and it would not be difficult (or costly) for anyone to find out whether or not it had been modified. you just connect the right wires to the OBD port to a diagnostic machine, provide power to the ECU, and you're in business. it's not rocket surgery here. i'd bet that anyone with the vehicle's wiring schematic and a copy of some software to read the ECU could do it on a 10-year-old laptop.
 

Dead Parrot

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How long before this same argument is made on home automation stuff? "You can't be allowed to fix your smart network attached toaster! It might send a bad signal to the furnace and kill you."
 

Ashbringer

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What could possibly go wrong? I mean it's not like I'm going to mod my car to attach it to a giant robot and destroy the DMV. What would give you an idea like that?

DMV.jpg


Don't even get me started on the missiles mod.

QLATIIA.gif
 

MartinX

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Conflicted. On the one hand, modding your own car should absolutely be allowed.

On the other, if/when a modded car explodes and takes out a busload of orphans, the original car maker is still going to get sued to high heavens (including by the modders next of kin, because obviously).

My feeling is, as other said, it's purely a liability thing, they probably don't give a crap whether people mod their cars or not, but when they get sued they need to be able to say in court "We took all reasonable steps to make our cars as safe as possible".
 
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Messages
783
As a parts and service manager, and a mechanic, I still believe it should be legal for the owner to mod their vehicle.
I usually discourage it to my customers for many reasons, including:
If your mod causes damage or related damage to the vehicle, warranty will not cover it.
It makes it difficult for us to diagnose electrical concerns because how certain sensor and device functions have changed.
It can simply cause the vehicle to not function correctly.
Parts catalog may not mach up with what you have changed making it more difficult to get a simple issue repaired.
It can (in some extreme cases) keep the vehicle from passing state inspections, if your state requires an inspection.
With all that being said. I believe it is your car. If you want to mod it for what ever reason, that is your choice. It is also my choice not to work on it if I am not comfortable with the mods. I have turned people away because I did not want to deal with the liability or loss of time and money dealing with figuring out what kind of modifications were performed.
 

Ashbringer

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My feeling is, as other said, it's purely a liability thing, they probably don't give a crap whether people mod their cars or not, but when they get sued they need to be able to say in court "We took all reasonable steps to make our cars as safe as possible".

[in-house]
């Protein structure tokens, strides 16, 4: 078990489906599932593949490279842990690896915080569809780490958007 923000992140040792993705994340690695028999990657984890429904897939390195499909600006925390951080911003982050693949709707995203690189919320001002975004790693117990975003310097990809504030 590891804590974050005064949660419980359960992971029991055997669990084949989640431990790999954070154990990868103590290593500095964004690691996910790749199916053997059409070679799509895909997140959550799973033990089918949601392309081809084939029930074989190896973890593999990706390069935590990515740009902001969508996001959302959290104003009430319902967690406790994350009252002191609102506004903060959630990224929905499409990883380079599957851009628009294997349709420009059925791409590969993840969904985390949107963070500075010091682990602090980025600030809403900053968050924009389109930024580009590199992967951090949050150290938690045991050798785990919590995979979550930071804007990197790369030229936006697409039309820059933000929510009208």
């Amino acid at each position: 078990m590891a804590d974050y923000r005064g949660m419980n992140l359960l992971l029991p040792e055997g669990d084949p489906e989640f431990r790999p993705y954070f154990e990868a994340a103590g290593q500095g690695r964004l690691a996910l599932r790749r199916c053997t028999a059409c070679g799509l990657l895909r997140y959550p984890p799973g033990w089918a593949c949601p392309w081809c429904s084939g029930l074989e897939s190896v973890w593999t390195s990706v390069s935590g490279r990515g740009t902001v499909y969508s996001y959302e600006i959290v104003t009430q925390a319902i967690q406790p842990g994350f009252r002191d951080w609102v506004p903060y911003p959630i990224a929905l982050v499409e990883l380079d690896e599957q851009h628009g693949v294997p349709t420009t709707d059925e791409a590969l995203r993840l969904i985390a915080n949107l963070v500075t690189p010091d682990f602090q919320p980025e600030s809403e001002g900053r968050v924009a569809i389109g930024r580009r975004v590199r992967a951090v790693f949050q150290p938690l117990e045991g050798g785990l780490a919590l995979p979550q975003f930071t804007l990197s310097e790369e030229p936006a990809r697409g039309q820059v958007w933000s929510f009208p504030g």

That's stupid because aftermarket parts. Anyone who's ever had to repair their own car will tell you that the repair is only as good as the part you use. The mechanic in question is also largely to blame. Knew a women who took her car to a mechanic and left with a lot of noise in her right rear brake. I'm no mechanic but I looked at it and the brake pad was missing. Brake pads don't fall off cars. The mechanic clearly removed the pad to force her to service her brakes.

Then there's aftermarket parts which for the most part are never as good as OEM. Usually never as good. There are exceptions. For example I bought Gabriel shocks for my Jeep and after 1 year one was completely frozen and the other was freely moving. That's not very safe but I bought the shocks cause they were cheap. Never again will I buy Gabriel shocks.

Of all the fuckery that goes on in cars the automakers are worried about mods? Far less people mod their cars then people get them repaired. So many mechanics I've ran into that either don't know what they're doing or break things intentional. I've dealt with both and that got me to buy some basic tools at Harbor Freight and fix my cars myself. What about the flood of aftermarket parts that don't meet their standards? Shops use whatever warehouse they're affiliated with and usually the parts are the cheapest junk.

The reason they want to prevent mods is to get people to buy new cars. Cause mods usually improve the car both in power and MPG. You can make a 1995 car feel like a 2015 car with the right mods. The best mods are the ones where you simply take parts from newer cars and bolt them on older cars. Usually finding parts from junkyards from people who smashed them.
 

RazorWind

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Don't the DSM guys just replace the PCM all together? One that's totally programmable instead of dicking with what comes with the car? DSM is old but I imagine a lot of car modders do the same with even newer cars.